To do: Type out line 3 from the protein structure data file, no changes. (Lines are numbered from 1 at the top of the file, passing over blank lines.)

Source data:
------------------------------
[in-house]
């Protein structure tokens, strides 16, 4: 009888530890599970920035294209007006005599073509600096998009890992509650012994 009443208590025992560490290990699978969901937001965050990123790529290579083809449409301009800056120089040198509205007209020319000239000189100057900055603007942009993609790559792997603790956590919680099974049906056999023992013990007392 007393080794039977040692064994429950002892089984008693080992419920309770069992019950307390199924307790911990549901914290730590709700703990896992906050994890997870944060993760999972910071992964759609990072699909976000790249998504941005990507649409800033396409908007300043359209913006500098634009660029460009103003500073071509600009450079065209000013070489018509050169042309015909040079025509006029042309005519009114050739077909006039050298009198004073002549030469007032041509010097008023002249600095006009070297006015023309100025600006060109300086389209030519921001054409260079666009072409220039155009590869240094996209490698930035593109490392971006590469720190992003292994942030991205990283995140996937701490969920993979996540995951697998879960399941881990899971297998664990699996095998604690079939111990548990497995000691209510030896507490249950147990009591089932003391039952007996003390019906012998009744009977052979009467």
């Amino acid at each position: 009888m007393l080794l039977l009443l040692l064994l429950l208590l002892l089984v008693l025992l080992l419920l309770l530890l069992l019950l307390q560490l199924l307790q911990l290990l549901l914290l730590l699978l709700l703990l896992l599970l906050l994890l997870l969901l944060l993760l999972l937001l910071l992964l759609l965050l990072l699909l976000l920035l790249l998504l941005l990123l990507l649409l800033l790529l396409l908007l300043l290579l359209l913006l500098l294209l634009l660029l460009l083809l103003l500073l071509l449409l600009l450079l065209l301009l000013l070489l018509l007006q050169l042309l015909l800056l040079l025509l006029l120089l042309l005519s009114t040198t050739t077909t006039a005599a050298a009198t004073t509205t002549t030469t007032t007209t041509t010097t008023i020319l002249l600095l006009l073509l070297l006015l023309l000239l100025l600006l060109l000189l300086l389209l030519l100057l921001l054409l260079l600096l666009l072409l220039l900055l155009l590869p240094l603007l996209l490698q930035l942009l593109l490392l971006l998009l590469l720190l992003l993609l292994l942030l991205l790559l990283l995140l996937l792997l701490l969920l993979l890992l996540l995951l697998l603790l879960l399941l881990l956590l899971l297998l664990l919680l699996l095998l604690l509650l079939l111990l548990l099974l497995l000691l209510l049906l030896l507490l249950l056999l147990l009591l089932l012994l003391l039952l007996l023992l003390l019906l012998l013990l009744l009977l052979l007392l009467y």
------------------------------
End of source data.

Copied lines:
């Amino acid at each position: 009888m007393l080794l039977l009443l040692l064994l429950l208590l002892l089984v008693l025992l080992l419920l309770l530890l069992l019950l307390q560490l199924l307790q911990l290990l549901l914290l730590l699978l709700l703990l896992l599970l906050l994890l997870l969901l944060l993760l999972l937001l910071l992964l759609l965050l990072l699909l976000l920035l790249l998504l941005l990123l990507l649409l800033l790529l396409l908007l300043l290579l359209l913006l500098l294209l634009l660029l460009l083809l103003l500073l071509l449409l600009l450079l065209l301009l000013l070489l018509l007006q050169l042309l015909l800056l040079l025509l006029l120089l042309l005519s009114t040198t050739t077909t006039a005599a050298a009198t004073t509205t002549t030469t007032t007209t041509t010097t008023i020319l002249l600095l006009l073509l070297l006015l023309l000239l100025l600006l060109l000189l300086l389209l030519l100057l921001l054409l260079l600096l666009l072409l220039l900055l155009l590869p240094l603007l996209l490698q930035l942009l593109l490392l971006l998009l590469l720190l992003l993609l292994l942030l991205l790559l990283l995140l996937l792997l701490l969920l993979l890992l996540l995951l697998l603790l879960l399941l881990l956590l899971l297998l664990l919680l699996l095998l604690l509650l079939l111990l548990l099974l497995l000691l209510l049906l030896l507490l249950l056999l147990l009591l089932l012994l003391l039952l007996l023992l003390l019906l012998l013990l009744l009977l052979l007392l009467y």